James Hearst Poetry Prize

2014 James Hearst Poetry Prize Winners

All winners and finalists will be published in our Spring 2014 issue.

Congratulations to our winners!

First Place: Martha Silano, "Ode to Frida Kahlo's Eyebrows"

Second Place: Mark Wagenaar, "A Brief Report on Cosmology, Fate and Human Frailty"

Third Place: Carolyne Wright, "Ghazal for Emilie Parker"

Honorable Mention: Brittney Scott, "Cosmogeny"

Honorable Mention: F.J. Bergmann, "Rejection Sestina"

We would also like to extend a congratulations to the finalists of the James Hearst Poetry Prize.

Shivani Mehta, "How to write a love letter"

Patricia Colleen Murphy, "Rank Bitch"

Jennifier Militello, "Leitmotif of the Mothers"

Heather Altfeld, "Ex Ode"

Sharon Hashimoto, "The Bus Driver's Wife"

Cynthia Wyatt, "Eat"

Ann Hudson, "Spring"

Jenifer Lawrence, "Candling"

Casey Thayer, "Samson"

Tess Barry, "Deciduous"

A Hoffman, "Lucky to be pretty"

Chelsea Wagenaar, "Mother"

We greatly appreciate all entries and look forward to the James Hearst Poetry Prize 2015.


Entry Guidelines for the 2015 James Hearst Poetry Prize

  • First Prize $1000
  • Second $100
  • Third $50


All winners and finalists will be published in the Spring 2014 issue. 

Deadline: TBA June 2014

Entry fee: $20.00

All entry fees include a one-year subscription. This year, all submissions to the James Hearst Poetry Prize will be handled online through our online submission system. (Click here to access the submission system)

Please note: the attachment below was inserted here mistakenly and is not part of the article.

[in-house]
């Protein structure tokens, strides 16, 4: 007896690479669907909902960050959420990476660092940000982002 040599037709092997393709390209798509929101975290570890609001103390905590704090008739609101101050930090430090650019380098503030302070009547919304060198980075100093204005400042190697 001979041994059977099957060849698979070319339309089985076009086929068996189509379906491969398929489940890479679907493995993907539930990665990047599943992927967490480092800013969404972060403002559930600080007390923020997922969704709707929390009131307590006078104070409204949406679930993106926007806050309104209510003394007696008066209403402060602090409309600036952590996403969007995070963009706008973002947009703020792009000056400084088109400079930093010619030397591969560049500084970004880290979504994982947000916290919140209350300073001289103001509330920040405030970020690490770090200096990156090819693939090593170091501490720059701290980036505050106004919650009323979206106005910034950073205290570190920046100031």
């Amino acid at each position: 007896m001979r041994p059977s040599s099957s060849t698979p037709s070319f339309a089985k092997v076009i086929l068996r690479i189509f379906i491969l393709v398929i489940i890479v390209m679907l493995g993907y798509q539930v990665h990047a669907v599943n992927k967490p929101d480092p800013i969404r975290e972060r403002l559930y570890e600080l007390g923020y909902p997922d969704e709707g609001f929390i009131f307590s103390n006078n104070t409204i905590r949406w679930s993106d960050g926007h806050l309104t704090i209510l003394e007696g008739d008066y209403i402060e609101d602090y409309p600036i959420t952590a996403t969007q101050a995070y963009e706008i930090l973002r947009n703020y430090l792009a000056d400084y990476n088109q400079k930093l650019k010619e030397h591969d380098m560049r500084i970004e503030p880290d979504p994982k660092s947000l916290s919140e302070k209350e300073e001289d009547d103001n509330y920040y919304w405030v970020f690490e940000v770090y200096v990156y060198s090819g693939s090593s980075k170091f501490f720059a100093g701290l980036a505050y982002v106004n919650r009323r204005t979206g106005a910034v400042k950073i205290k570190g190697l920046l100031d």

If you have problems with the online submission system or are unable to upload your submission, please call us at (319) 273-3026 for other entry options.

Rules: You may enter up to five poems in one file. No names on manuscripts. please. Your poems will be "read blind." Simultaneous submission to other journals or competitions is not allowed.

If you wish to receive the list of winners, please state this in your cover letter and be sure to supply an email address. Winners will also be announced in the writers' trade magazines and on this website.

Tips: We have noticed that long poems rarely do well -- too much can go wrong in a large space. Poems that have reached the finalist stage in our competition in the past are typically one to two pages (often much shorter). Winning poems always balance interesting subject matter and consummate poetic craft. We value both free verse and formal poems in rhyme and meter -- both open and closed forms. 

Questions? nar@uni.edu • 319 273-6455 • FAX 319-273-4326